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Legislators respond to PFAS grant program legislation

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LA CROSSE, Wis. (WXOW) - On Tuesday, the Wisconsin State Assembly passed a bill that would create a new $10 million grant program to help communities affected by PFAS clean up contamination but ban them from suing anyone responsible for the pollution.

Republican supporters said the bill would help communities affected by PFAS pollution. One group in favor of the bill is Wisconsin Manufacturers & Commerce. Scott Manley, Executive Vice President of Government Relations testified in support of the bill stating that crucial additions provide "clarity and certainty to the state's regulated community."

In particular, the WMC said in a statement that the provision that states grant recipients cannot obtain funding and then sue third parties for damages is of utmost importance.

"Unlike other legislative efforts surrounding PFAS, this legislation helps address PFAS-related impacts while still protecting businesses and local governments from costly and frivolous lawsuits."

Look at additional local coverage of the PFAS issue here.

Opponents of the measure called the bill irresponsible. Representative Jill Billings, (D-La Crosse), said the bill "puts special interests above the health and safety of the people of Wisconsin."

Senator Brad Pfaff said passing a PFAS bill is an important step forward but while this bill is a start, it simply doesn't do enough.

"The bill doesn't go far enough, I'll be straight up with you. It does not go far enough," said Pfaff. "But I am happy that both political parties are recognizing the importance and that we need to step forward and provide a PFAS bill that will provide relief for homeowners here in the Town of Campbell and to make sure that going forward, communities can feel comfortable that when they turn on the tap that they have drinking water."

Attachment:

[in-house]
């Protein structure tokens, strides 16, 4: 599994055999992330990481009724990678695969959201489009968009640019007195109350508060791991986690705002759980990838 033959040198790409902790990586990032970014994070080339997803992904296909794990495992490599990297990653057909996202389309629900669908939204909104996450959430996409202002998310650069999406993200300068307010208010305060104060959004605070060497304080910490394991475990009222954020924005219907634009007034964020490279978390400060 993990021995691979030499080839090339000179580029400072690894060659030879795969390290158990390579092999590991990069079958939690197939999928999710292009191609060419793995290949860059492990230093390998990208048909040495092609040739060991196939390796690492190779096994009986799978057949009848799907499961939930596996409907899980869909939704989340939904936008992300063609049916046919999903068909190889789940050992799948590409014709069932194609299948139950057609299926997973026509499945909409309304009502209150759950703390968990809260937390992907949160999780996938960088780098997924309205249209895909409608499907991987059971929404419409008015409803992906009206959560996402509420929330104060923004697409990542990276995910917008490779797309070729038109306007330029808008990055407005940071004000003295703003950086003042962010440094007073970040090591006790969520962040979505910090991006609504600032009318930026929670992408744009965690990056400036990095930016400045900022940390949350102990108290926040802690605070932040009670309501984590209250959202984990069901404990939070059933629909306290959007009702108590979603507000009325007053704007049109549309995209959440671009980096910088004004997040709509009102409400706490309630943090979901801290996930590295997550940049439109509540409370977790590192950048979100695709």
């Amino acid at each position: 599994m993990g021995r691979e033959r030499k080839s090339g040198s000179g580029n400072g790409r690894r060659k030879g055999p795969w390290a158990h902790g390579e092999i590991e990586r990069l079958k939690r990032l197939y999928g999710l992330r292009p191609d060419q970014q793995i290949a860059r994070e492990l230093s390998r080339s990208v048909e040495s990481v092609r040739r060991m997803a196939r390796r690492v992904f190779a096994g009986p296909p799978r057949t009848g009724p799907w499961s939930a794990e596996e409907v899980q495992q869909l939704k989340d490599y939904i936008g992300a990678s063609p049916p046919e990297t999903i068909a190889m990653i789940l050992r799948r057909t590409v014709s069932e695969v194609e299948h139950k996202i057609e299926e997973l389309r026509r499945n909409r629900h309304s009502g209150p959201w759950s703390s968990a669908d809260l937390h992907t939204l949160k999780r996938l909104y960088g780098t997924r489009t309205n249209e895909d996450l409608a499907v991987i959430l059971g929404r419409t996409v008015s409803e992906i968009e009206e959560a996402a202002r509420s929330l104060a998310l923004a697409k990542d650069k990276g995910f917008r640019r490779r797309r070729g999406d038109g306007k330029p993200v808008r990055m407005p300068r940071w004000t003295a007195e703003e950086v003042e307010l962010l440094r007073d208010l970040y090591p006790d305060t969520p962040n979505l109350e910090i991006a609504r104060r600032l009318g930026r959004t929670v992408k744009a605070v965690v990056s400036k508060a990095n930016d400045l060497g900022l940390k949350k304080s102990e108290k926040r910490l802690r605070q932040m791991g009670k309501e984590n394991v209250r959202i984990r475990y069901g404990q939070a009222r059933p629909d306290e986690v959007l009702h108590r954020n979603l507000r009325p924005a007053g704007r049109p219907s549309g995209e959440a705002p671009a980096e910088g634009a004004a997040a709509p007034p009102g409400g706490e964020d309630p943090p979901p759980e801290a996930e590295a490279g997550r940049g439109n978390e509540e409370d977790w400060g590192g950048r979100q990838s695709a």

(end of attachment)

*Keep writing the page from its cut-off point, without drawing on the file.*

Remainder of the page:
Pfaff said he is confident that they can do a lot better and it is far from complete.

"I support state legislation that has a greater emphasis when it comes to testing, a greater emphasis when it comes to remediation, and can make sure that we have dollars available for homeowners as well as municipalities to have greater testing and get the results back in a more timely basis," said Pfaff.

He explained that the bill needs to be bipartisan and this bill is not.

"It was not comprehensive enough in order to handle or resolve some of the problems that we have," said Pfaff. "We need to do better."

Sen. Pfaff said it's important to recognize that everyone has common interests.

"We want to be able to have safe drinking water when we turn on the tap. We are not here to place blame. There will be time for that. There will be a process for that. The first thing that we need to do is we need to recognize the fact that our neighbors, members of our community, need to have safe drinking water," said Pfaff.

He said they need to have a piece of legislation that provides dollars that are needed for testing, for remediation, to make sure that the municipalities and residents feel like they have a seat at the table. The goal, he explained is for both parties to come together and find common ground, which in this case is fresh, safe drinking water.

As far as banning people from suing those responsible for the pollution, Pfaff said he doesn't believe that part is necessary in this legislation.

"The legislation that we are working on is to make sure that our residents have access to safe drinking water and so let's put the focus on that," said Pfaff. "Let's put efforts into ensuring that our water supply stays safe. That's the important part. That's where we should be focusing now."

Pfaff said to try to protect special interests or different parties that are involved is not the goal right now. The goal, he said, is protecting the residents that don't have safe drinking water.

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Rylie Kyhn

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